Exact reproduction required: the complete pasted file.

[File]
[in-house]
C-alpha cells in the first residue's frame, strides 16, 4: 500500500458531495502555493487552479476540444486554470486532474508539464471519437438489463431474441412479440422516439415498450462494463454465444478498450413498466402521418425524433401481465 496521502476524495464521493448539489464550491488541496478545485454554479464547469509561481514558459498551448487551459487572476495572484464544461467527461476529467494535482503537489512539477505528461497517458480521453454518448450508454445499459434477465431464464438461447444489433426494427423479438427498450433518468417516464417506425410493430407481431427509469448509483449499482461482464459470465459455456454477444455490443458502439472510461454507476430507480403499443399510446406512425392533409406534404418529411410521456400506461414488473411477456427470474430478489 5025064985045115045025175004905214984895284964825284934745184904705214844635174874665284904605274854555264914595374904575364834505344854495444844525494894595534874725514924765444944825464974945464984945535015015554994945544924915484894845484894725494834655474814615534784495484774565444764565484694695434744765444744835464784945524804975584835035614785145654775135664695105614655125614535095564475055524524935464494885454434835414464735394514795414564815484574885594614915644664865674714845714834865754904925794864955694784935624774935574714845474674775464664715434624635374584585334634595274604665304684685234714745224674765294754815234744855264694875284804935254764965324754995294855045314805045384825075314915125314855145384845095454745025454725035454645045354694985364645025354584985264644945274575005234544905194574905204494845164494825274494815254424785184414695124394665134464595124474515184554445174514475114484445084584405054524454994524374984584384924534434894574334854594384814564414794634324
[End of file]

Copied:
[in-house]
C-alpha cells in the first residue's frame, strides 16, 4: 500500500458531495502555493487552479476540444486554470486532474508539464471519437438489463431474441412479440422516439415498450462494463454465444478498450413498466402521418425524433401481465 496521502476524495464521493448539489464550491488541496478545485454554479464547469509561481514558459498551448487551459487572476495572484464544461467527461476529467494535482503537489512539477505528461497517458480521453454518448450508454445499459434477465431464464438461447444489433426494427423479438427498450433518468417516464417506425410493430407481431427509469448509483449499482461482464459470465459455456454477444455490443458502439472510461454507476430507480403499443399510446406512425392533409406534404418529411410521456400506461414488473411477456427470474430478489 5025064985045115045025175004905214984895284964825284934745184904705214844635174874665284904605274854555264914595374904575364834505344854495444844525494894595534874725514924765444944825464974945464984945535015015554994945544924915484894845484894725494834655474814615534784495484774565444764565484694695434744765444744835464784945524804975584835035614785145654775135664695105614655125614535095564475055524524935464494885454434835414464735394514795414564815484574885594614915644664865674714845714834865754904925794864955694784935624774935574714845474674775464664715434624635374584585334634595274604665304684685234714745224674765294754815234744855264694875284804935254764965324754995294855045314805045384825075314915125314855145384845095454745025454725035454645045354694985364645025354584985264644945274575005234544905194574905204494845164494825274494815254424785184414695124394665134464595124474515184554445174514475114484445084584405054524454994524374984584384924534434894574334854594384814564414794634324